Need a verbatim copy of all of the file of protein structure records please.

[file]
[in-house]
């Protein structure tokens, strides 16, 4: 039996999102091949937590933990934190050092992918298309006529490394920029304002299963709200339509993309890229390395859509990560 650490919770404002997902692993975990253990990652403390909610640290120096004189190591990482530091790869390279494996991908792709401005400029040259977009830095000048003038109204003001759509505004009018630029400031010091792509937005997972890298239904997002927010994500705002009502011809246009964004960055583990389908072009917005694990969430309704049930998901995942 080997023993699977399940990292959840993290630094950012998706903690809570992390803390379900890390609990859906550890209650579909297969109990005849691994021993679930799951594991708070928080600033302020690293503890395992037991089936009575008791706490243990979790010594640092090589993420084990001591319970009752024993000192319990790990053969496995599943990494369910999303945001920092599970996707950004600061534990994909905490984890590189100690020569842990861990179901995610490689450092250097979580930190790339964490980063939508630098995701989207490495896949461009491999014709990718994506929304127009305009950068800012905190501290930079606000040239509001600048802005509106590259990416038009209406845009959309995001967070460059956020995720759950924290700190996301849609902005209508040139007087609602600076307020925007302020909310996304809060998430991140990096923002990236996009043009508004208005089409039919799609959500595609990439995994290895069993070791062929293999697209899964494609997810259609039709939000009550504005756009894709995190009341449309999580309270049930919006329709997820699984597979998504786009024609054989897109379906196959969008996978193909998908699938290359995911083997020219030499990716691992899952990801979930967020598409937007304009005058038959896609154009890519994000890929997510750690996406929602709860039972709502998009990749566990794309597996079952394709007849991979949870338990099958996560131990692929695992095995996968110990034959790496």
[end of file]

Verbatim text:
[in-house]
């Protein structure tokens, strides 16, 4: 039996999102091949937590933990934190050092992918298309006529490394920029304002299963709200339509993309890229390395859509990560 650490919770404002997902692993975990253990990652403390909610640290120096004189190591990482530091790869390279494996991908792709401005400029040259977009830095000048003038109204003001759509505004009018630029400031010091792509937005997972890298239904997002927010994500705002009502011809246009964004960055583990389908072009917005694990969430309704049930998901995942 080997023993699977399940990292959840993290630094950012998706903690809570992390803390379900890390609990859906550890209650579909297969109990005849691994021993679930799951594991708070928080600033302020690293503890395992037991089936009575008791706490243990979790010594640092090589993420084990001591319970009752024993000192319990790990053969496995599943990494369910999303945001920092599970996707950004600061534990994909905490984890590189100690020569842990861990179901995610490689450092250097979580930190790339964490980063939508630098995701989207490495896949461009491999014709990718994506929304127009305009950068800012905190501290930079606000040239509001600048802005509106590259990416038009209406845009959309995001967070460059956020995720759950924290700190996301849609902005209508040139007087609602600076307020925007302020909310996304809060998430991140990096923002990236996009043009508004208005089409039919799609959500595609990439995994290895069993070791062929293999697209899964494609997810259609039709939000009550504005756009894709995190009341449309999580309270049930919006329709997820699984597979998504786009024609054989897109379906196959969008996978193909998908699938290359995911083997020219030499990716691992899952990801979930967020598409937007304009005058038959896609154009890519994000890929997510750690996406929602709860039972709502998009990749566990794309597996079952394709007849991979949870338990099958996560131990692929695992095995996968110990034959790496």